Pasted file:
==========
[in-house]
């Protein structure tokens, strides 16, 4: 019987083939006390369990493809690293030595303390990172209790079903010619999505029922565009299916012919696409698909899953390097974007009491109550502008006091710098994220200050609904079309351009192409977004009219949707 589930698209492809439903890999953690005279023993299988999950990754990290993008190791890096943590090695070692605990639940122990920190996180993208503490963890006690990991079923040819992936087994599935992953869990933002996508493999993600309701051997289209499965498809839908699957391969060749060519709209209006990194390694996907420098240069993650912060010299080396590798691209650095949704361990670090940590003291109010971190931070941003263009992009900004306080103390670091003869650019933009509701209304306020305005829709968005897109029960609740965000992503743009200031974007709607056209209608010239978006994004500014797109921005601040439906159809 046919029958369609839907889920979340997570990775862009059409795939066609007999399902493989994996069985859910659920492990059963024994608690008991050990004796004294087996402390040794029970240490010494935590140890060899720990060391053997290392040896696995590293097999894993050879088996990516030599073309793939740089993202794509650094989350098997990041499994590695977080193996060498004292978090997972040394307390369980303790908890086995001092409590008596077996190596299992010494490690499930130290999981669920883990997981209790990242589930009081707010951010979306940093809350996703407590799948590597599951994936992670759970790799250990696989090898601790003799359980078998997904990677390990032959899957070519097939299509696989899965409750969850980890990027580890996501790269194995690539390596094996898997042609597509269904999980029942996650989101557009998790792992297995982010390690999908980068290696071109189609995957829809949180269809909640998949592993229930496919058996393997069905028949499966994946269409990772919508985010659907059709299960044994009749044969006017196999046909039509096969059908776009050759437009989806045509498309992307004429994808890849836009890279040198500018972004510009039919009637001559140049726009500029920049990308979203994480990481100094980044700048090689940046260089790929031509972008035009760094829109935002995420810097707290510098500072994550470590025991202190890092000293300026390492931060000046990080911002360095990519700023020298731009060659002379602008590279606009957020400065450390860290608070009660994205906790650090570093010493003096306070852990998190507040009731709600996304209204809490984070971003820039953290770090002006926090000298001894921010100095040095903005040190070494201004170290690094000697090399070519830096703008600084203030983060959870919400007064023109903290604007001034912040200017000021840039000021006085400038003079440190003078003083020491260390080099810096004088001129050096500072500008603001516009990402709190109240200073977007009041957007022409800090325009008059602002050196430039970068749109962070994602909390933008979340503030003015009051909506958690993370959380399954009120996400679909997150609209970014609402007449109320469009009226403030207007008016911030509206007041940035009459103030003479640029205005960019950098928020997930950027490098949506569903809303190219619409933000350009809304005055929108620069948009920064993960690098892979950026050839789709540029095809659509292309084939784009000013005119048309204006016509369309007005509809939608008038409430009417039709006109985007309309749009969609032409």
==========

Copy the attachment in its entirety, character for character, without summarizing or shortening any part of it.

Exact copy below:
[in-house]
């Protein structure tokens, strides 16, 4: 019987083939006390369990493809690293030595303390990172209790079903010619999505029922565009299916012919696409698909899953390097974007009491109550502008006091710098994220200050609904079309351009192409977004009219949707 589930698209492809439903890999953690005279023993299988999950990754990290993008190791890096943590090695070692605990639940122990920190996180993208503490963890006690990991079923040819992936087994599935992953869990933002996508493999993600309701051997289209499965498809839908699957391969060749060519709209209006990194390694996907420098240069993650912060010299080396590798691209650095949704361990670090940590003291109010971190931070941003263009992009900004306080103390670091003869650019933009509701209304306020305005829709968005897109029960609740965000992503743009200031974007709607056209209608010239978006994004500014797109921005601040439906159809 046919029958369609839907889920979340997570990775862009059409795939066609007999399902493989994996069985859910659920492990059963024994608690008991050990004796004294087996402390040794029970240490010494935590140890060899720990060391053997290392040896696995590293097999894993050879088996990516030599073309793939740089993202794509650094989350098997990041499994590695977080193996060498004292978090997972040394307390369980303790908890086995001092409590008596077996190596299992010494490690499930130290999981669920883990997981209790990242589930009081707010951010979306940093809350996703407590799948590597599951994936992670759970790799250990696989090898601790003799359980078998997904990677390990032959899957070519097939299509696989899965409750969850980890990027580890996501790269194995690539390596094996898997042609597509269904999980029942996650989101557009998790792992297995982010390690999908980068290696071109189609995957829809949180269809909640998949592993229930496919058996393997069905028949499966994946269409990772919508985010659907059709299960044994009749044969006017196999046909039509096969059908776009050759437009989806045509498309992307004429994808890849836009890279040198500018972004510009039919009637001559140049726009500029920049990308979203994480990481100094980044700048090689940046260089790929031509972008035009760094829109935002995420810097707290510098500072994550470590025991202190890092000293300026390492931060000046990080911002360095990519700023020298731009060659002379602008590279606009957020400065450390860290608070009660994205906790650090570093010493003096306070852990998190507040009731709600996304209204809490984070971003820039953290770090002006926090000298001894921010100095040095903005040190070494201004170290690094000697090399070519830096703008600084203030983060959870919400007064023109903290604007001034912040200017000021840039000021006085400038003079440190003078003083020491260390080099810096004088001129050096500072500008603001516009990402709190109240200073977007009041957007022409800090325009008059602002050196430039970068749109962070994602909390933008979340503030003015009051909506958690993370959380399954009120996400679909997150609209970014609402007449109320469009009226403030207007008016911030509206007041940035009459103030003479640029205005960019950098928020997930950027490098949506569903809303190219619409933000350009809304005055929108620069948009920064993960690098892979950026050839789709540029095809659509292309084939784009000013005119048309204006016509369309007005509809939608008038409430009417039709006109985007309309749009969609032409």